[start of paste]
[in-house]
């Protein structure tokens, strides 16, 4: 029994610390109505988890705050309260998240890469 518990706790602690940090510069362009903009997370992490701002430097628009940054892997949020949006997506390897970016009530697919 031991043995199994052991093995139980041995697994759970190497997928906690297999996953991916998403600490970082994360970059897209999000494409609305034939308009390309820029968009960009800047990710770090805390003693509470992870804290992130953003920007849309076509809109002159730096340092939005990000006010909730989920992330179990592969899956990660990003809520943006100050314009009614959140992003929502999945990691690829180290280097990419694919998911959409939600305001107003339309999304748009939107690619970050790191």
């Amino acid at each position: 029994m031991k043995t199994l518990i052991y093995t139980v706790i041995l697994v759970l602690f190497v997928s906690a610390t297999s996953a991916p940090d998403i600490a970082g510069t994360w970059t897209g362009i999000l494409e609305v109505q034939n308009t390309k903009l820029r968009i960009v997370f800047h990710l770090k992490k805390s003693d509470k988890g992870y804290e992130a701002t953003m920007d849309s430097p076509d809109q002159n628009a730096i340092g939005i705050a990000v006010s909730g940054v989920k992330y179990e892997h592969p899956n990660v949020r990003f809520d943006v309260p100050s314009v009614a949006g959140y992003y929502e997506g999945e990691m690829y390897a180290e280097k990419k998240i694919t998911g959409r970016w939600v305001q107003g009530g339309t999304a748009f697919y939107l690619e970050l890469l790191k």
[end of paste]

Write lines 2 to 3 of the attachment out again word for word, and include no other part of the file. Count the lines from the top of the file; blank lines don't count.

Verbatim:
């Protein structure tokens, strides 16, 4: 029994610390109505988890705050309260998240890469 518990706790602690940090510069362009903009997370992490701002430097628009940054892997949020949006997506390897970016009530697919 031991043995199994052991093995139980041995697994759970190497997928906690297999996953991916998403600490970082994360970059897209999000494409609305034939308009390309820029968009960009800047990710770090805390003693509470992870804290992130953003920007849309076509809109002159730096340092939005990000006010909730989920992330179990592969899956990660990003809520943006100050314009009614959140992003929502999945990691690829180290280097990419694919998911959409939600305001107003339309999304748009939107690619970050790191």
């Amino acid at each position: 029994m031991k043995t199994l518990i052991y093995t139980v706790i041995l697994v759970l602690f190497v997928s906690a610390t297999s996953a991916p940090d998403i600490a970082g510069t994360w970059t897209g362009i999000l494409e609305v109505q034939n308009t390309k903009l820029r968009i960009v997370f800047h990710l770090k992490k805390s003693d509470k988890g992870y804290e992130a701002t953003m920007d849309s430097p076509d809109q002159n628009a730096i340092g939005i705050a990000v006010s909730g940054v989920k992330y179990e892997h592969p899956n990660v949020r990003f809520d943006v309260p100050s314009v009614a949006g959140y992003y929502e997506g999945e990691m690829y390897a180290e280097k990419k998240i694919t998911g959409r970016w939600v305001q107003g009530g339309t999304a748009f697919y939107l690619e970050l890469l790191k």